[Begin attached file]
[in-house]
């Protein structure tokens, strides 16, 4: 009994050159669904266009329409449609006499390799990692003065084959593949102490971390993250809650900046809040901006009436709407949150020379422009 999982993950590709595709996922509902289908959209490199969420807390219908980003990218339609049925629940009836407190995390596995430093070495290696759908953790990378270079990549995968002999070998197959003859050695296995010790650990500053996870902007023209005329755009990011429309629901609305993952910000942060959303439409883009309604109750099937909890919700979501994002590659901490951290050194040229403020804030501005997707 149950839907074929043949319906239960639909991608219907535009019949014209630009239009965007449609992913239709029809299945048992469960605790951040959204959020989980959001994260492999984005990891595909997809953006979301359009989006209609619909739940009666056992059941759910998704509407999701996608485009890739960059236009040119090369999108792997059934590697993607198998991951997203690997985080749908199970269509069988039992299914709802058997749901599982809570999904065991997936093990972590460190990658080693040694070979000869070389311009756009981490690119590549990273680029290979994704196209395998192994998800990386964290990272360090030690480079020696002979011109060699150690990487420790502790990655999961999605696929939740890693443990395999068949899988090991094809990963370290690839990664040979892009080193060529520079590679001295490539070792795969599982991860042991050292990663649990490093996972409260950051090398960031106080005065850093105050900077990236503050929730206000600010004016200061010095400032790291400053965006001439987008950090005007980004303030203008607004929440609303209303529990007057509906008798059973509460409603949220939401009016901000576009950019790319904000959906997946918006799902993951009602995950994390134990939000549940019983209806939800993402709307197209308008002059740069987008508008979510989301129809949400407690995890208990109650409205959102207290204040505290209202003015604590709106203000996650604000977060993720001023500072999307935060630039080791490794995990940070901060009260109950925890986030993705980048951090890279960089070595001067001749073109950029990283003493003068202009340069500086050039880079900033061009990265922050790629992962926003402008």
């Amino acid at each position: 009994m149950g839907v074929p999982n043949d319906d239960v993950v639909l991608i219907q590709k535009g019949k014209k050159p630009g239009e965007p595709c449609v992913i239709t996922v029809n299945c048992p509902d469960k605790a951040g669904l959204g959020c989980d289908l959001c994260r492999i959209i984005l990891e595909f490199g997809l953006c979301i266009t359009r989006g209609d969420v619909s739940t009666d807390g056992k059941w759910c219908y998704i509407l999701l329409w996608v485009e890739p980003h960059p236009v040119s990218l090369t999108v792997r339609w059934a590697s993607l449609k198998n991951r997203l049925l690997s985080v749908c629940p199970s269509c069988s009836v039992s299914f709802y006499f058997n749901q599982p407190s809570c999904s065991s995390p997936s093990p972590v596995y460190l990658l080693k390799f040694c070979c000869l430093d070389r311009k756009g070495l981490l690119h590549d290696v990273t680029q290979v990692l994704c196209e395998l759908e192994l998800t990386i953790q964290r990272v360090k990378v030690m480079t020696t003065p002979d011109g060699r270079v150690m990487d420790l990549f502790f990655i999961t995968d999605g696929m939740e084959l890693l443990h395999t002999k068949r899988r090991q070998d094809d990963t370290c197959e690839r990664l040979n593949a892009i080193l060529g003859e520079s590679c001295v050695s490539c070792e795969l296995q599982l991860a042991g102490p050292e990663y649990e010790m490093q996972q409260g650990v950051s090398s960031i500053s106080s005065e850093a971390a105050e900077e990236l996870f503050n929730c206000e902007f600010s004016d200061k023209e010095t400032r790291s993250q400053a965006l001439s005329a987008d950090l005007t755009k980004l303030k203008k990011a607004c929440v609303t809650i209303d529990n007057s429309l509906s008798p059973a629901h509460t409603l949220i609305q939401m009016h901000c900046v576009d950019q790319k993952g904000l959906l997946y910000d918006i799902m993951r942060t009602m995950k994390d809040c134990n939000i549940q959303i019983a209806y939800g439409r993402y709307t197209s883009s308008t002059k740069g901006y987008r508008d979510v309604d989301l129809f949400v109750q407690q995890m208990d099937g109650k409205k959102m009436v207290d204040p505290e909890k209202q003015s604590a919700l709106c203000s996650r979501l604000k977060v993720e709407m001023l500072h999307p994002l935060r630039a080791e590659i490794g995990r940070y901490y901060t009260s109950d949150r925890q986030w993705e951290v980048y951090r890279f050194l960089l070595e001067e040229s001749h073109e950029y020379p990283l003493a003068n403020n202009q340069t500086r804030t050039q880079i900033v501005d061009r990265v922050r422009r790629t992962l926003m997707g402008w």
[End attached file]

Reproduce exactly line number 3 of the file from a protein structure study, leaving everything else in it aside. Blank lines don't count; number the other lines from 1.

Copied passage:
């Amino acid at each position: 009994m149950g839907v074929p999982n043949d319906d239960v993950v639909l991608i219907q590709k535009g019949k014209k050159p630009g239009e965007p595709c449609v992913i239709t996922v029809n299945c048992p509902d469960k605790a951040g669904l959204g959020c989980d289908l959001c994260r492999i959209i984005l990891e595909f490199g997809l953006c979301i266009t359009r989006g209609d969420v619909s739940t009666d807390g056992k059941w759910c219908y998704i509407l999701l329409w996608v485009e890739p980003h960059p236009v040119s990218l090369t999108v792997r339609w059934a590697s993607l449609k198998n991951r997203l049925l690997s985080v749908c629940p199970s269509c069988s009836v039992s299914f709802y006499f058997n749901q599982p407190s809570c999904s065991s995390p997936s093990p972590v596995y460190l990658l080693k390799f040694c070979c000869l430093d070389r311009k756009g070495l981490l690119h590549d290696v990273t680029q290979v990692l994704c196209e395998l759908e192994l998800t990386i953790q964290r990272v360090k990378v030690m480079t020696t003065p002979d011109g060699r270079v150690m990487d420790l990549f502790f990655i999961t995968d999605g696929m939740e084959l890693l443990h395999t002999k068949r899988r090991q070998d094809d990963t370290c197959e690839r990664l040979n593949a892009i080193l060529g003859e520079s590679c001295v050695s490539c070792e795969l296995q599982l991860a042991g102490p050292e990663y649990e010790m490093q996972q409260g650990v950051s090398s960031i500053s106080s005065e850093a971390a105050e900077e990236l996870f503050n929730c206000e902007f600010s004016d200061k023209e010095t400032r790291s993250q400053a965006l001439s005329a987008d950090l005007t755009k980004l303030k203008k990011a607004c929440v609303t809650i209303d529990n007057s429309l509906s008798p059973a629901h509460t409603l949220i609305q939401m009016h901000c900046v576009d950019q790319k993952g904000l959906l997946y910000d918006i799902m993951r942060t009602m995950k994390d809040c134990n939000i549940q959303i019983a209806y939800g439409r993402y709307t197209s883009s308008t002059k740069g901006y987008r508008d979510v309604d989301l129809f949400v109750q407690q995890m208990d099937g109650k409205k959102m009436v207290d204040p505290e909890k209202q003015s604590a919700l709106c203000s996650r979501l604000k977060v993720e709407m001023l500072h999307p994002l935060r630039a080791e590659i490794g995990r940070y901490y901060t009260s109950d949150r925890q986030w993705e951290v980048y951090r890279f050194l960089l070595e001067e040229s001749h073109e950029y020379p990283l003493a003068n403020n202009q340069t500086r804030t050039q880079i900033v501005d061009r990265v922050r422009r790629t992962l926003m997707g402008w």